Adam Rittenberg: Keith, here's how the BCS/Rose Bowl tiebreaking procedures work in the Big Ten (in order). I'm guessing Option 4 would be the most likely scenario with an Ohio State/Iowa/Wisconsin tie. Option 1: If one of those three teams beat the other two, it wins the tiebreaker. Option 2: If two of the teams beat the other squad, the other squad is eliminated. Then it would be head-to-head for who wins the tiebreaker (this is unlikely unless all three teams finish 6-2 in league play). Option 3: Overall record. The tiebreaker winner would have a better overall record than the other two teams. Option 4: If Ohio State, Iowa and Wisconsin all finish at 11-1, with all three losses taking place within the group, the highest-ranked team in the final BCS standings would go to the Rose Bowl or BCS title game.
Pat from Columbus, Ohio, writes: Adam -- Love the blog. Help me settle a bet...Does the Big Ten still have a "rule" regarding night games after November 1st? I recall last year teams were not allowed to play night games after November 1.
Adam Rittenberg: Pat, the Big Ten has a contractual provision with its teams and its TV partners regarding night games played after Nov. 1. Unless both teams and the TV partner agree to play a night game and do it far enough in advance -- the prime-time football schedule is typically finalized in mid April -- the game won't kick off after 3:30 p.m. ET. Penn State and Ohio State talked about playing last year's game (on Nov. 7) at night, but an agreement wasn't finalized in time. Check out my piece on November night games from this spring for more information. Basically, night games after Nov. 1 are possible, but unlikely.
Bob from Scranton, Pa., writes: Why is everyone so worried about PSU's recruiting? They have had the top or one of the top recruiting classes in the Big Ten for the last 5 years. With approximately 17 scholarships available, they are taking their time. By the end of the month, I would not be surprised to see several Big time recruits commit to PSU. Paterno knows what he is doing.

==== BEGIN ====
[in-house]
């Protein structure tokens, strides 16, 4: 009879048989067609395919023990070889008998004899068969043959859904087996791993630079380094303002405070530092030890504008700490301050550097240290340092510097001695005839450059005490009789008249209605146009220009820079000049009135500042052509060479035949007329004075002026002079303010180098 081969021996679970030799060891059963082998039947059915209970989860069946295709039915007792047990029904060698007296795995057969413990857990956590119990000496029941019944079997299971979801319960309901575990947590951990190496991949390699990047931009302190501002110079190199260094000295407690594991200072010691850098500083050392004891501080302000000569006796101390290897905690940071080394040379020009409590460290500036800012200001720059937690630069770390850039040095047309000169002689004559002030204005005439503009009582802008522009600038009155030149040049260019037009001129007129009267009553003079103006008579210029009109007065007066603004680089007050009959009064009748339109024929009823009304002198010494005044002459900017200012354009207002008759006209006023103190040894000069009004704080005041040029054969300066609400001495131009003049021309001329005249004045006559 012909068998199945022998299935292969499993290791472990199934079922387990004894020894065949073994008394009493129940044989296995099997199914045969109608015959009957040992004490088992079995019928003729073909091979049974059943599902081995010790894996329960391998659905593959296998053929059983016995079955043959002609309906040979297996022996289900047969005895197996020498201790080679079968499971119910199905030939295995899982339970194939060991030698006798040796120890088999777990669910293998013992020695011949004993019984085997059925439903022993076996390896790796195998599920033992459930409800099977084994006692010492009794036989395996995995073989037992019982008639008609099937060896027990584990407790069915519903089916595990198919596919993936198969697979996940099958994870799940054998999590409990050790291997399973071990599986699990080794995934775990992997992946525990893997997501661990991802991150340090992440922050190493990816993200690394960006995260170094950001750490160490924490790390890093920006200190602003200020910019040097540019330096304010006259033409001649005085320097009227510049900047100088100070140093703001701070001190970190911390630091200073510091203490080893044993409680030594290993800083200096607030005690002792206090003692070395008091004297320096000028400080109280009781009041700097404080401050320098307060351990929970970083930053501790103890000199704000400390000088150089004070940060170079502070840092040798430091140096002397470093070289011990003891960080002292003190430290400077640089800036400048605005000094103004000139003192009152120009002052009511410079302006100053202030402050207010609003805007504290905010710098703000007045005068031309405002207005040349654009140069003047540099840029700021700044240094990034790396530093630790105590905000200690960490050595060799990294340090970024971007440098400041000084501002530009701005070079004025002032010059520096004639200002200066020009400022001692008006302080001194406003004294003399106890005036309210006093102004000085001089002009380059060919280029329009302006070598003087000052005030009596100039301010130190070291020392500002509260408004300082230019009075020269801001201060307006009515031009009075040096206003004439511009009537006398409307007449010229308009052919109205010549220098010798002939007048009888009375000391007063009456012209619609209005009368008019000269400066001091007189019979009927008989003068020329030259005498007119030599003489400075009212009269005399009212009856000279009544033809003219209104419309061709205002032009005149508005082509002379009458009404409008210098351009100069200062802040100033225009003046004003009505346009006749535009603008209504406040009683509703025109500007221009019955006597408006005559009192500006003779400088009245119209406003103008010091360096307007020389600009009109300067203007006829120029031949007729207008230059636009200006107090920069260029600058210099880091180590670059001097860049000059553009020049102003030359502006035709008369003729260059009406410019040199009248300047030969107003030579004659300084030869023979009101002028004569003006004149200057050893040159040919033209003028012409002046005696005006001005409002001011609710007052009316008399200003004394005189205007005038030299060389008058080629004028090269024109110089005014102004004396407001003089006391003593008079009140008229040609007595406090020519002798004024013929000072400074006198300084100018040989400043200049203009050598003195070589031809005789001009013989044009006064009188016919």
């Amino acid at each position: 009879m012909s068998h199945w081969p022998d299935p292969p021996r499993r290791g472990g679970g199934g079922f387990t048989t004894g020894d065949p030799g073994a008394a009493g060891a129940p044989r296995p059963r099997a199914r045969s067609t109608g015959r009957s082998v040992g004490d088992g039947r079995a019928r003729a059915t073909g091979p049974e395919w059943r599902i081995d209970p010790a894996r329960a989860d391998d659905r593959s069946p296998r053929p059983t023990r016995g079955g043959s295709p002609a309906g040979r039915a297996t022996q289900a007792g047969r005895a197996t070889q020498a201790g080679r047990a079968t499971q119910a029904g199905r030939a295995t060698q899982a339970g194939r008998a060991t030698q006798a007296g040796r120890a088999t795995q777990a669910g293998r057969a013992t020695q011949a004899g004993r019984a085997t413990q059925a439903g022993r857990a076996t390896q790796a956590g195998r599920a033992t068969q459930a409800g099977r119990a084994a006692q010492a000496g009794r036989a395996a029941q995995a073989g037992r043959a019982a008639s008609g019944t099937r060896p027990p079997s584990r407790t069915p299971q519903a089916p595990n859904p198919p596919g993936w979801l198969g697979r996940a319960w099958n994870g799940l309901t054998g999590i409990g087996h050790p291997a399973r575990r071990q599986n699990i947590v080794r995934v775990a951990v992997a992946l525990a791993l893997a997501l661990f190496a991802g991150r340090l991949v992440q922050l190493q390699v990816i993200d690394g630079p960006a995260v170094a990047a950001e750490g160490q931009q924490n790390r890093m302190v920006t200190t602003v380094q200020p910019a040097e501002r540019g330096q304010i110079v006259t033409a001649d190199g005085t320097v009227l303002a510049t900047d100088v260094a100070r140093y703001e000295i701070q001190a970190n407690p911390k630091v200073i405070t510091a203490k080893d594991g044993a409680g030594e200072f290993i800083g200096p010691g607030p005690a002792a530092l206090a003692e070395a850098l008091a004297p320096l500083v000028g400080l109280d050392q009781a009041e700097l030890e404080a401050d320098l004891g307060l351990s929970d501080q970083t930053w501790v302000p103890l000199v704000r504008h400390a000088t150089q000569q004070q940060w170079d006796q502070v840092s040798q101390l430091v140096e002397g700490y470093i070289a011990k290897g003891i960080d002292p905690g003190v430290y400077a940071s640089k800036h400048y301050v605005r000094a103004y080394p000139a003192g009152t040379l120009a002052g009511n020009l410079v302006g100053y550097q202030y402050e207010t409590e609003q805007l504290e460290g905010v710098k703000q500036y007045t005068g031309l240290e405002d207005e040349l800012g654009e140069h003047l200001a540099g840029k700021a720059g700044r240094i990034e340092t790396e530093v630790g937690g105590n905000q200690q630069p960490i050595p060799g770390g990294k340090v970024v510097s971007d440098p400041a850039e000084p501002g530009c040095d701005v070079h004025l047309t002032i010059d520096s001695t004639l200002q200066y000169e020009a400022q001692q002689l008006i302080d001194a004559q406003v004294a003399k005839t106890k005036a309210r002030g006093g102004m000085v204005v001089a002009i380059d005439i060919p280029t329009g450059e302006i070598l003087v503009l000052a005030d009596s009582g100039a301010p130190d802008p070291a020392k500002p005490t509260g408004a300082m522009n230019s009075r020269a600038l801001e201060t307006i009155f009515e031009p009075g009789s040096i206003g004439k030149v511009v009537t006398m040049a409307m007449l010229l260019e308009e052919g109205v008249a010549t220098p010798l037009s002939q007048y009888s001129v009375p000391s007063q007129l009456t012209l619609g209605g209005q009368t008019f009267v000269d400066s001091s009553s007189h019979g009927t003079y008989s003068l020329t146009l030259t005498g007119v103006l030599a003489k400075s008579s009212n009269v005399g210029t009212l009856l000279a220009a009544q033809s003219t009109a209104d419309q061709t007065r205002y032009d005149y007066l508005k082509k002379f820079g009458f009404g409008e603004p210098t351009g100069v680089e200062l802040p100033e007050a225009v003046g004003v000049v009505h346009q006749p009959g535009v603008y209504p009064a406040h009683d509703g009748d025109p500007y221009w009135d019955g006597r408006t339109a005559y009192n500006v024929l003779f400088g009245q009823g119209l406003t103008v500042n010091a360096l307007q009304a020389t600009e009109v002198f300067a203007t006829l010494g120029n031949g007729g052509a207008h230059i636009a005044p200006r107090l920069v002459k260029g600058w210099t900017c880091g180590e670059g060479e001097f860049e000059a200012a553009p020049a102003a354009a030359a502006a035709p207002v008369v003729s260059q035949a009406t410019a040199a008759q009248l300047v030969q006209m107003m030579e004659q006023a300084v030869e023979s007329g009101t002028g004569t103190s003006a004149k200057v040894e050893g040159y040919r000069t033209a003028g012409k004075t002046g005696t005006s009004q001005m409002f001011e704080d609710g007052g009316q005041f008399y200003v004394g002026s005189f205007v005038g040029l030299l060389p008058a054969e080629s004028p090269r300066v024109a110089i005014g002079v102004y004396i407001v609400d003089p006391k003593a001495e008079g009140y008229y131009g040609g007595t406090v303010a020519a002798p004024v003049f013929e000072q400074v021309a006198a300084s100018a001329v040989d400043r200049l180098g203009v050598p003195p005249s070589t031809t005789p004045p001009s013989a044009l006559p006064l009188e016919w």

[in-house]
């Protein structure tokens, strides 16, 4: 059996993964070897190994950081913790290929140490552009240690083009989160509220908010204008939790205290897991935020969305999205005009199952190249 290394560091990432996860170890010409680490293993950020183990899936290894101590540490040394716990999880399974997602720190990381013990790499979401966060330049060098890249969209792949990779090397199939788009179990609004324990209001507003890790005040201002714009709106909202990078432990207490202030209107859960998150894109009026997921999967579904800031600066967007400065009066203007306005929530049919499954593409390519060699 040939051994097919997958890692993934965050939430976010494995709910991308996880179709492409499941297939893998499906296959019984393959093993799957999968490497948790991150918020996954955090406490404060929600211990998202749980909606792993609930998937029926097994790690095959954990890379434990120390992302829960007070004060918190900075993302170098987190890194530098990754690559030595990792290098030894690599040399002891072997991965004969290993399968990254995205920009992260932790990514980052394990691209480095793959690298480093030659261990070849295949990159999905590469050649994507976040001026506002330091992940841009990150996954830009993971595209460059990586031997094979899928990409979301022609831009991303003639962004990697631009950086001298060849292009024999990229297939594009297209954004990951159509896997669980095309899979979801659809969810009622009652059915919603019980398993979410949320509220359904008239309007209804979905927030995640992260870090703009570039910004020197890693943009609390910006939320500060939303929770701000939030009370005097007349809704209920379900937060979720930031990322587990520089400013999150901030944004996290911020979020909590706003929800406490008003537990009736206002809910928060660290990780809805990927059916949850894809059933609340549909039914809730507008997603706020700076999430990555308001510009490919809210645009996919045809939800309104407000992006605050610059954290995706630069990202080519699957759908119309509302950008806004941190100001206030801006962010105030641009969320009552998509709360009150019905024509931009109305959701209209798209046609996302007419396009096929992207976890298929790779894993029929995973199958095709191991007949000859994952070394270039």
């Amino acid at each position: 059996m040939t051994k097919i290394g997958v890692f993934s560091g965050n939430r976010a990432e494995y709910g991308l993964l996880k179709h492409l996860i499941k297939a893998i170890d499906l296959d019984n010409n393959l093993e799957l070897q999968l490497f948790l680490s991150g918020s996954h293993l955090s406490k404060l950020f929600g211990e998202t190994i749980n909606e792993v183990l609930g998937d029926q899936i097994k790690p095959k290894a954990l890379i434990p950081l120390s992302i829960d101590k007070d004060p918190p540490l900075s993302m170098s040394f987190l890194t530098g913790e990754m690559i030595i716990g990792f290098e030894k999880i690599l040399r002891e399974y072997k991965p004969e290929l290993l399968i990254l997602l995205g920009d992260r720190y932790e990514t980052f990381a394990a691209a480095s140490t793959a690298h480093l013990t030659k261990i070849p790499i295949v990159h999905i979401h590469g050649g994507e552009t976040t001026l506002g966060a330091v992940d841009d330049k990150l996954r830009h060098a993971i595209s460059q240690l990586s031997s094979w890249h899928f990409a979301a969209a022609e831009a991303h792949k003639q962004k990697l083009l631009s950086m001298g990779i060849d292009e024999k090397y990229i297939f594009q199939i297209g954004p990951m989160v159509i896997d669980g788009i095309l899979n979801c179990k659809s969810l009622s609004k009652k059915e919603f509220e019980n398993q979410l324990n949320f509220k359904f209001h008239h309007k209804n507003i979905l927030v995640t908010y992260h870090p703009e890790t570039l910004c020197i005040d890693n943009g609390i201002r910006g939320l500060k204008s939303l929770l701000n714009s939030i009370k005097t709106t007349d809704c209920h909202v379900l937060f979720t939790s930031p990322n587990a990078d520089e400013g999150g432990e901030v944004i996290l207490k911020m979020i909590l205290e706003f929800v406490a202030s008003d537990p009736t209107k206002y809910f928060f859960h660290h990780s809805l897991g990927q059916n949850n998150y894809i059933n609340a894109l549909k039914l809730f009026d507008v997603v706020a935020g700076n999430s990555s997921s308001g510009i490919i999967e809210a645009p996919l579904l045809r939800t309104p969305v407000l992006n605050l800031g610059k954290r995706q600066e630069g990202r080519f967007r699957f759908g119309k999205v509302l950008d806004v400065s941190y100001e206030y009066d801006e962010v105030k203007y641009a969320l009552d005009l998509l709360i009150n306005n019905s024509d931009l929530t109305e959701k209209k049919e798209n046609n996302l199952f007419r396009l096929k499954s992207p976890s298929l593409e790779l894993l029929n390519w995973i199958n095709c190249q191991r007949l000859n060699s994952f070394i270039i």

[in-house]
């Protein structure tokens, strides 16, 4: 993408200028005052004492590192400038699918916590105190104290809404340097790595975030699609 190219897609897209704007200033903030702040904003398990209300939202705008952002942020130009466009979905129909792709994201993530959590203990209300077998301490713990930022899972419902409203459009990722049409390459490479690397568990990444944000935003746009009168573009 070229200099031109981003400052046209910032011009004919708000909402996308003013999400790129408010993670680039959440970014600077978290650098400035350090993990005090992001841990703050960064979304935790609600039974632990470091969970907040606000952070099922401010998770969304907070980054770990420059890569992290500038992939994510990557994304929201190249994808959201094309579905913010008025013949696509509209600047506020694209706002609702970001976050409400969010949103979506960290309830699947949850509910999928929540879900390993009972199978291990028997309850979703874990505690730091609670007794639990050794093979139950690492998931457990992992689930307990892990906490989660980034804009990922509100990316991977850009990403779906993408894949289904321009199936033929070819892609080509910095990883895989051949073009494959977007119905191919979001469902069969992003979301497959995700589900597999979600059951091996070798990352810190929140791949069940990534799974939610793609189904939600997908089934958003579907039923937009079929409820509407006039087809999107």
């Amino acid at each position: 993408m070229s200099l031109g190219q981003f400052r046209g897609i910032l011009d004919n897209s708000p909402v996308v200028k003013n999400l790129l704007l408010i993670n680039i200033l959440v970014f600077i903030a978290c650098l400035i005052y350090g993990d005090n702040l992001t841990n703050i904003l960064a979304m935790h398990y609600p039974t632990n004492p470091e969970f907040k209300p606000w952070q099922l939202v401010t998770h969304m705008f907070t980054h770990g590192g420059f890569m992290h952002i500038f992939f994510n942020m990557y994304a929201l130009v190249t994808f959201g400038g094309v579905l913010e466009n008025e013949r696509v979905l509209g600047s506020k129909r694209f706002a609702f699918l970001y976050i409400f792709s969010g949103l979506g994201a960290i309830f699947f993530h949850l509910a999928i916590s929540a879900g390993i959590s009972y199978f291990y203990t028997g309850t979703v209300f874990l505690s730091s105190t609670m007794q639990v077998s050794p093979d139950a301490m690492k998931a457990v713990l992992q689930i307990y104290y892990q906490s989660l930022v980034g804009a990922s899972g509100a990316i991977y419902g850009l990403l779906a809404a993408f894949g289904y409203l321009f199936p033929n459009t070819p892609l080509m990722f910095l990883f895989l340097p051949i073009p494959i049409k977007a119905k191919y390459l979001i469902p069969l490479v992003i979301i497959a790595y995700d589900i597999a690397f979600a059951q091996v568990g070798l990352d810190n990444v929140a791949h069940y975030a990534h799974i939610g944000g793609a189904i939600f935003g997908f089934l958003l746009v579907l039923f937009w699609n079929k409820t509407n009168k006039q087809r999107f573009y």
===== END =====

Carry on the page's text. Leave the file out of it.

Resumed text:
Adam Rittenberg: Bob, I like your attitude toward this, but a lot of fans have a hard time being patient about recruiting. And I understand their anxiety as well, especially when teams like Texas, Ohio State and Florida State are racking up top recruits. Heck, even Indiana is pretty much done with 2010 recruiting, and it's only July 22. Penn State's recruiting has been very good for a while after a dip in the early part of the 2000s. This won't be a huge class and might not be as highly rated as the 2010 crop, but I have faith that Joe Paterno's staff will get it done. That said, the longer this goes without Penn State landing a few big-time verbal commits, the more anxious Nittany Lions fans will get.
Dan from Columbus, Ohio, writes: With regards to the Rose Bowl tie-in to a non-BCS school, what happens if the Big Ten/Pac10 send somebody to the Championship game but there are no non-BCS schools eligible for the BCS? Can the Rose Bowl take a non-Big Ten/Pac10 team from another BCS conference? If a non-BCS school isn't eligible does the rule roll over for another year or is that their only shot and they just didn't have somebody eligible?